The centre of pressure indicates where the resultant measured forces act on the skate blade. On the straight part, the centre of pressure of the resultant force levelled at about 20–70 mm ahead of the heel cup, for the first 80 % of the stroke. Then, the COP shifted towards the hinge of the skate, in which time the peak forces occurred, followed by the opening of the skate. Since the hinge is taken as origin, the skate would open when the COP becomes positive if it was not for a spring acting on the hinge, which makes it difficult to interpret the exact opening of the klapskate. The curve showed different COP patterns for left and right. Both lack the levelled phase at the start of the stroke, since the COP continuously shifts towards the front. The left skate has a faster shift and levels at the end of the stroke, while the peak forces occur. This pattern arises from the fact that the skater has to cross his right leg over his left in the curve. Therefore, the skater is forced to move his left leg backwards faster, whereby his COP quickly shifts towards the point of his blade.

4.4 Real-time feedback

Measured outputs were sent wirelessly and real-time over Bluetooth to a phone carried by the speed skater during the test. It is possible to link the phone via wifi or a mobile network to a tablet or smart glasses, to provide both coach and skater with real-time visual feedback on the force level and COP during training. Eventually, the forces will be combined with kinematic measurement systems, to provide feedback on power per stroke. During this experiment, the possibility of synchronising the skates with other measurement equipment via a digital end-start pulse proved to be easy.

5 Conclusion

Two wireless force measuring instrumented klapskates were constructed and calibrated on a tensile testing machine, where they proved to be unaffected by temperature conditions and accurate up to an RMS of 42 N (SEM = 1 N) in normal direction and 27 N (SEM = 1 N) in lateral direction. Furthermore, the centre of pressure of these forces on the blade was determined up to a mean error of 10.1 mm (SD = 6.9 mm). The design of the skate allows a skater to attach his own shoe and Maple blade to the bridge. On-ice measurements showed the possibility of recording with both skates simultaneously and synchronously both straights and curves, and the capability of the system to send data wirelessly and real-time to other devices, which makes it possible to eventually provide skaters and coaches with visual real-time feedback during practice. With the construction of these instrumented klapskates, we are one step closer to fulfilling the wish of the Dutch elite skaters and their coaches for a system determining the mechanical power per stroke.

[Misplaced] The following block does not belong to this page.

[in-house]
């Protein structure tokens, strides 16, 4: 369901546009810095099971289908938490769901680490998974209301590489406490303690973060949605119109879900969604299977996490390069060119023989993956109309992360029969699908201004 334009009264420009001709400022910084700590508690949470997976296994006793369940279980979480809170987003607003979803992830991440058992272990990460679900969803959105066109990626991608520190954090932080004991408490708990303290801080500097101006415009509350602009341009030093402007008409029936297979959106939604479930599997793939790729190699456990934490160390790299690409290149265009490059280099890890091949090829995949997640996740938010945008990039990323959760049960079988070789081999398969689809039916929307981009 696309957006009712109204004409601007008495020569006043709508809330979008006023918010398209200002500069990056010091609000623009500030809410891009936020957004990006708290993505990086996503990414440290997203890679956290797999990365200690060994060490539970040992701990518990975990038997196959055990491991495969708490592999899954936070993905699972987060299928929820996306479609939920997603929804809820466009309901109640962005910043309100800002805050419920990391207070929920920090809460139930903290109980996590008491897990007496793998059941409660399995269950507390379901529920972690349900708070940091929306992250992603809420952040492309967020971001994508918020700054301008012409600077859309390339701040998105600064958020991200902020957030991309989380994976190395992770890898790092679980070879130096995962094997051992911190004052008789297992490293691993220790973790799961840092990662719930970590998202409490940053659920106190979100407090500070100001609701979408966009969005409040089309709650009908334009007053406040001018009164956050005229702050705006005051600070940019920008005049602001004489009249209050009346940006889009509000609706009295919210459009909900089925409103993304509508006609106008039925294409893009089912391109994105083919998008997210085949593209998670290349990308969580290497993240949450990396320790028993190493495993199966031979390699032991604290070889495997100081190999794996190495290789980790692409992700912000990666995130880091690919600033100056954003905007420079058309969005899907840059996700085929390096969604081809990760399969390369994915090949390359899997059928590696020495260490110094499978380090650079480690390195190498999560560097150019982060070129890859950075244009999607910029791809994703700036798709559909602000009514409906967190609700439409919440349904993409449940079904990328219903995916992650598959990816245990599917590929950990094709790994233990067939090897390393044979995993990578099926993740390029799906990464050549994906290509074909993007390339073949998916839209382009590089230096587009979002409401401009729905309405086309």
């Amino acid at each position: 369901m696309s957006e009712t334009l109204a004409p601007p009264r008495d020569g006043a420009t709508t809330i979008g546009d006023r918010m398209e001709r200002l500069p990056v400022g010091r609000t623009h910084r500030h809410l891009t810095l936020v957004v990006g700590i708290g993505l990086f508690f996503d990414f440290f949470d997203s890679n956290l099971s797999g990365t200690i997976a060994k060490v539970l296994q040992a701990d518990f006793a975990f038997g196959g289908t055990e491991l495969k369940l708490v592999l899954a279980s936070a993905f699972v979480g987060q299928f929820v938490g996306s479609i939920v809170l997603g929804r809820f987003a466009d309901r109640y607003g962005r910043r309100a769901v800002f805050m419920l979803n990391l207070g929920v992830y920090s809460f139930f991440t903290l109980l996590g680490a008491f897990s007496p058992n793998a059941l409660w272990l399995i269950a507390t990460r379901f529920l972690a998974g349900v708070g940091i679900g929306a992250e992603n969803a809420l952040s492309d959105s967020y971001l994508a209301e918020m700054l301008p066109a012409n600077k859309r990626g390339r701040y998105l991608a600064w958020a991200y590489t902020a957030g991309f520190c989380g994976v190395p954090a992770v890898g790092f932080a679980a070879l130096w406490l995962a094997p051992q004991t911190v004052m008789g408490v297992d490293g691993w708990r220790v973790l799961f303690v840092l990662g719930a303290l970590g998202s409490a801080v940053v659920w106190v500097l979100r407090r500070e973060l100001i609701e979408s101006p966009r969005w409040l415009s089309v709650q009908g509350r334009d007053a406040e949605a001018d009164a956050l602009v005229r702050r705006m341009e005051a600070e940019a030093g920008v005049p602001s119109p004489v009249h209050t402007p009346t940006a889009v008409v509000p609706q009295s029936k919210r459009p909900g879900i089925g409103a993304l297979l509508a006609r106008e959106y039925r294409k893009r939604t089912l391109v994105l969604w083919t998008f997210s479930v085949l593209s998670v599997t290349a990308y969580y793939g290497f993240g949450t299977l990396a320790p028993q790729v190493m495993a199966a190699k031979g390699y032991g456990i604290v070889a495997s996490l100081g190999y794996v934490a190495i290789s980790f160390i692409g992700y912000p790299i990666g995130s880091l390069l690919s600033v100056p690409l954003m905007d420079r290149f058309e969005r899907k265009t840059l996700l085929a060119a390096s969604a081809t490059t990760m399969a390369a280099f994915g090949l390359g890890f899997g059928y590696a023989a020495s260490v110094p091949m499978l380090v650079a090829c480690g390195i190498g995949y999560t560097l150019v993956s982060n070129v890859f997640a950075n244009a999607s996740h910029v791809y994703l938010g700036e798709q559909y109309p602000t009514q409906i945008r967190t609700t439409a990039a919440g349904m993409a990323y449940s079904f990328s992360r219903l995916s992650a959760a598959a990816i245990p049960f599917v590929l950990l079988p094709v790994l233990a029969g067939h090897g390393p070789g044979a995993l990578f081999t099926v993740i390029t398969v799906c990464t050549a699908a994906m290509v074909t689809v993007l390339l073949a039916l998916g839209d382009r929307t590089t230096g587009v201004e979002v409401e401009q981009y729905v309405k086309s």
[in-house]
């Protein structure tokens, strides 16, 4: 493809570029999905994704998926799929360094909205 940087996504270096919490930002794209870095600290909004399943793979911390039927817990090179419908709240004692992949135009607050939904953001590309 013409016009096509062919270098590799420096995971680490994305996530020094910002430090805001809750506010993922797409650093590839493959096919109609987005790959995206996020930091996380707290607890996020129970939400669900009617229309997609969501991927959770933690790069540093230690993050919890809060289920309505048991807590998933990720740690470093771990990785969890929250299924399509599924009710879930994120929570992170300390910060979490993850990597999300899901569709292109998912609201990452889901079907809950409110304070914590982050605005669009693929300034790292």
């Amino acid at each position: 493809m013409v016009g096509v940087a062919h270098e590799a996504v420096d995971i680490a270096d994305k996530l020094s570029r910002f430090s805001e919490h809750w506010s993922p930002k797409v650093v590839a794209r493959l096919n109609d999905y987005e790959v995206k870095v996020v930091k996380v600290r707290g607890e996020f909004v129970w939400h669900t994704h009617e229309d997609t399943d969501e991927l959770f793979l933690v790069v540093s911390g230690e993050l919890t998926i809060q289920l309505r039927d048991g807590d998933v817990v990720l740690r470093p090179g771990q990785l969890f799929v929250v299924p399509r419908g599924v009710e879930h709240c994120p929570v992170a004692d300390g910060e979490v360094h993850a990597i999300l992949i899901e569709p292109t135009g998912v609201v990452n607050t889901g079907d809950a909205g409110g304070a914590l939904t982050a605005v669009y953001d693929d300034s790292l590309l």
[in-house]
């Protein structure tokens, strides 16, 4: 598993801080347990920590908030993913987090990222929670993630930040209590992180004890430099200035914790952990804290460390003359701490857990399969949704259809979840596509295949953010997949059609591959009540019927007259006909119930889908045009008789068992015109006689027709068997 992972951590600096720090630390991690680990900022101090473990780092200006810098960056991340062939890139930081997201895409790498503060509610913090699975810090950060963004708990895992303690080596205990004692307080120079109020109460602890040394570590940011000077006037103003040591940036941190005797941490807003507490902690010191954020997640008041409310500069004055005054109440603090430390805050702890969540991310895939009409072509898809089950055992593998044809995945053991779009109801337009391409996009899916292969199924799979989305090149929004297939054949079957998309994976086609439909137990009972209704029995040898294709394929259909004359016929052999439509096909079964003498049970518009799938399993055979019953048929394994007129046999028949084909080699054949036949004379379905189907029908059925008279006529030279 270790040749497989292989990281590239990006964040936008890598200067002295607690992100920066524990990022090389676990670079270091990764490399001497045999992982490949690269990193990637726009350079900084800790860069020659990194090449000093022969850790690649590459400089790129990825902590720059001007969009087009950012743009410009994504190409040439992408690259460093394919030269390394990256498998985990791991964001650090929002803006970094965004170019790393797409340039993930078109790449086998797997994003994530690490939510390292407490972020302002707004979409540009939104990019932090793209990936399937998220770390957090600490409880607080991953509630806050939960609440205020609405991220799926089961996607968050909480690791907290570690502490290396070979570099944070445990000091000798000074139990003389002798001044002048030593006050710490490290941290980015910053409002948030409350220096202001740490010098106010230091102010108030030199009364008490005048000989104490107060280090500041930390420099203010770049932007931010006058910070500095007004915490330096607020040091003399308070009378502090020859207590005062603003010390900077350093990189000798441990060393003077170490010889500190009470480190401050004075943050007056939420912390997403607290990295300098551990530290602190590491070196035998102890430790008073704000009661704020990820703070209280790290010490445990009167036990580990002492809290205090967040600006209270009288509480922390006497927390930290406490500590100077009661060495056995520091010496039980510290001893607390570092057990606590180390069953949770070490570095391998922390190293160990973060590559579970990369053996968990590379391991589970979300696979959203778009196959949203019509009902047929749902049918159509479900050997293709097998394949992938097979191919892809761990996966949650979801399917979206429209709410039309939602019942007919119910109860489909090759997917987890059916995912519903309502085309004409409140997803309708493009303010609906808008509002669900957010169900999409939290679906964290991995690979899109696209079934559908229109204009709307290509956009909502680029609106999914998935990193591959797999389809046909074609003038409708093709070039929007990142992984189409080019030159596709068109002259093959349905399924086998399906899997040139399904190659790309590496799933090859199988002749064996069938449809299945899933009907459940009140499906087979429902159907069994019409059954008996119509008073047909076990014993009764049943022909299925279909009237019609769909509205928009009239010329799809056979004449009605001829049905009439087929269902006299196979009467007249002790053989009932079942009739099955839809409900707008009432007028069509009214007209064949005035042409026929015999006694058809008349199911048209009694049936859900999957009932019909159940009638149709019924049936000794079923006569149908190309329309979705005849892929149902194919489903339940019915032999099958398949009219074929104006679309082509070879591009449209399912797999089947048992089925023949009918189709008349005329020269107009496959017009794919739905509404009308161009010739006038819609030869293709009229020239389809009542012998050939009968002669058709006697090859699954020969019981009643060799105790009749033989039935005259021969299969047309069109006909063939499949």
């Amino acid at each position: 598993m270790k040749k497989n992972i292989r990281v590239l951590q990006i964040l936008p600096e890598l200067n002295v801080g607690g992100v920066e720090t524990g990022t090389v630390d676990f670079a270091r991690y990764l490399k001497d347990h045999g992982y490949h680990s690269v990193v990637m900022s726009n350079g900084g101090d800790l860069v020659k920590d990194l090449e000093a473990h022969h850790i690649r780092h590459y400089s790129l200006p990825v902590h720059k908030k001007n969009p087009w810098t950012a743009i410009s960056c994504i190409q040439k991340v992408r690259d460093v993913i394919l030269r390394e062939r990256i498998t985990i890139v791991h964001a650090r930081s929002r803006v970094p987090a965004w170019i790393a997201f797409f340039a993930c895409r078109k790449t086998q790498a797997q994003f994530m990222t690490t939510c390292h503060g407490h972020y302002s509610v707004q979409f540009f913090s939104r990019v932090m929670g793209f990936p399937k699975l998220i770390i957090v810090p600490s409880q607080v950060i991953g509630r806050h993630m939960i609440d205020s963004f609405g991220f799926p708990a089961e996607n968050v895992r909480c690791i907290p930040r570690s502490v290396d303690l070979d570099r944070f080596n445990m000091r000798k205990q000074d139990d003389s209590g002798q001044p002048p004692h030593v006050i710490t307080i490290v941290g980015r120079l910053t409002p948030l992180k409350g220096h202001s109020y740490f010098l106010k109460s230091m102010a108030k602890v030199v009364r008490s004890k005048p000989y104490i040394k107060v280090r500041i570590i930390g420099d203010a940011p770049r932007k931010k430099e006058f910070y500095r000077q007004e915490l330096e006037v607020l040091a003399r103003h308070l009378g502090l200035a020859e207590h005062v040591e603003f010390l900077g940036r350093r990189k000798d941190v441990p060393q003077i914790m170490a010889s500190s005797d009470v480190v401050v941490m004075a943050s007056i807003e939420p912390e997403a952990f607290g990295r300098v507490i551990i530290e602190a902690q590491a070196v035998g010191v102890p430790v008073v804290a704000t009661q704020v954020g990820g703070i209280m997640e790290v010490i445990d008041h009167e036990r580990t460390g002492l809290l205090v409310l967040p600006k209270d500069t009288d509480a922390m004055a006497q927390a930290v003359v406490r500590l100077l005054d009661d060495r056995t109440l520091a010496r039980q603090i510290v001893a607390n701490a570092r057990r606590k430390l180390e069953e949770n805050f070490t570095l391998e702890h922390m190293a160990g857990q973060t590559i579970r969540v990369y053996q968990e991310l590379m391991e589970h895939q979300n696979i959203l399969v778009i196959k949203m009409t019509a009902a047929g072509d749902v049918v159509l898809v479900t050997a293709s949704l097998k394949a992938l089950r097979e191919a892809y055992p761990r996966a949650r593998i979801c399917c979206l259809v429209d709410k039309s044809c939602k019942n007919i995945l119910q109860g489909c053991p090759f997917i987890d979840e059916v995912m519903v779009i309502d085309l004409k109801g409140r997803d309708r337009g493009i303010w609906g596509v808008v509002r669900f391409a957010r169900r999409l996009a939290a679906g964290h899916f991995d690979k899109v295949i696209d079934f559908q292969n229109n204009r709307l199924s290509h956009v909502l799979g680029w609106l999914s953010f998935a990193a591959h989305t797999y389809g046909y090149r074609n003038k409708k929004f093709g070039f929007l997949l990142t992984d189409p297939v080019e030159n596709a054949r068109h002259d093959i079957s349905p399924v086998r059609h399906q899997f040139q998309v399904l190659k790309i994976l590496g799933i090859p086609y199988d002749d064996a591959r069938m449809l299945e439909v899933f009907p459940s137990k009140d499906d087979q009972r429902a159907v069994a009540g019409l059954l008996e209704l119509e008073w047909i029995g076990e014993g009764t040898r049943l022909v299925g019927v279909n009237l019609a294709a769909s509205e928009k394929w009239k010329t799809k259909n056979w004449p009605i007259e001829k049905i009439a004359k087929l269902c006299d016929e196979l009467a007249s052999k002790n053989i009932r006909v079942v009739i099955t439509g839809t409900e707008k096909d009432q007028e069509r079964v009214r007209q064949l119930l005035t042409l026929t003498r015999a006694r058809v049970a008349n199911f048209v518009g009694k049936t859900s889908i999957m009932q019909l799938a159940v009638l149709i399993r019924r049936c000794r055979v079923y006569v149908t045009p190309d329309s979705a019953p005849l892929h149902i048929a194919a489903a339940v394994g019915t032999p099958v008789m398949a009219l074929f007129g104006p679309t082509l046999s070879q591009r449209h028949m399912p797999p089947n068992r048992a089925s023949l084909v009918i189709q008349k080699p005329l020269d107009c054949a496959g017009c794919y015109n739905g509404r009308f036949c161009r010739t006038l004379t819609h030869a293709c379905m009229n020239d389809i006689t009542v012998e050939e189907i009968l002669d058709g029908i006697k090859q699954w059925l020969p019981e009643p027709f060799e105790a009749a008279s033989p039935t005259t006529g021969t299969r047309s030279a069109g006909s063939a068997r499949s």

Notes

Acknowledgments

The authors gratefully acknowledge the mechanical and electronics engineers N. Linskens and G. F. Liqui Lung for their support, while producing the instrumented skates and express their gratitude to A. C. Riemslag for the technical support during the calibration experiment. This study was supported by the NWO-STW under Grant 12870.

Compliance with ethical standards

Conflict of interest

None.

References

  1. 1.
    Van Ingen Schenau GJ, Cavanagh PR (1990) Power equations in endurance sports. J Biomech 23(9):865–881CrossRefGoogle Scholar
  2. 2.
    de Koning JJ, de Boer RW, de Groot G, van Ingen Schenau GJ (1987) Push-off force in speed skating. Int J Sport Biomech 3:103–109CrossRefGoogle Scholar
  3. 3.
    Van Ingen Schenau GJ (1981) A power balance applied to speed skating. Vrije Universiteit, AmsterdamGoogle Scholar
  4. 4.
    Jobse H, Schuurhof R, Cserep F, Schreurs AW, De Koning JJ (1990) Measurement of push-off force and ice friction during speed skating. Int J Sport Biomech 6:92–100CrossRefGoogle Scholar
  5. 5.
    De Koning JJ, De Groot G, Van Ingen Schenau GJ (1992) Ice friction during speed skating. J Biomech 25(6):565–571CrossRefGoogle Scholar
  6. 6.
    Yuki M, Ae M, Fujii N (1996) Blade reaction forces in speed skating. Soc Biomech 13:41–51Google Scholar
  7. 7.
    Houdijk H, de Koning JJ, de Groot G, Bobbert MF, Van Ingen Schenau GJ (1999) Push-off mechanics in speed skating with conventional skates and klapskates. Med Sci Sports Exerc 32(3):635–641CrossRefGoogle Scholar
  8. 8.
    Yuda J, Yuki M, Aoyanagi T, Fujii N, Ae M (2004) Changes in blade reaction forces in speed skating the curve. Int J Sport Heal Sci 2(1996):195–204CrossRefGoogle Scholar
  9. 9.
    Stidwill TJ, Turcotte RA, Dixon P, Pearsall DJ (2010) Force transducer system for measurement of ice hockey skating force. In: International Sports Engineering Association 2010Google Scholar
  10. 10.
    Maple, “Maple,” http://www.mapleskate.com. Accessed 01 Sept 2015
  11. 11.
    Shimmer3, “Shimmer,” 2015. [Online]. Available: http://www.shimmersensing.com. Accessed 01 Sept 2015
  12. 12.
    LPM, “LPM,” http://www.inmotio.eu/en-GB/20/lpm-technology.html. Accessed 01 Sept 2015
  13. 13.
    van der Kruk E, Veeger HEJ, van der Helm FCT, Schwab AL (2015) Two Body Dynamic Model for Speed Skating Driven by the Skaters Leg Extension. In: icSports conference 2015Google Scholar

Copyright information

© The Author(s) 2016

Open AccessThis article is distributed under the terms of the Creative Commons Attribution 4.0 International License (http://creativecommons.org/licenses/by/4.0/), which permits unrestricted use, distribution, and reproduction in any medium, provided you give appropriate credit to the original author(s) and the source, provide a link to the Creative Commons license, and indicate if changes were made.

Authors and Affiliations

  • E. van der Kruk
    • 1
  • O. den Braver
    • 1
  • A. L. Schwab
    • 1
  • F. C. T. van der Helm
    • 1
  • H. E. J. Veeger
    • 1
  1. 1.Department of Biomechanical Engineering, Faculty of Mechanical EngineeringDelft University of TechnologyDelftThe Netherlands

Personalised recommendations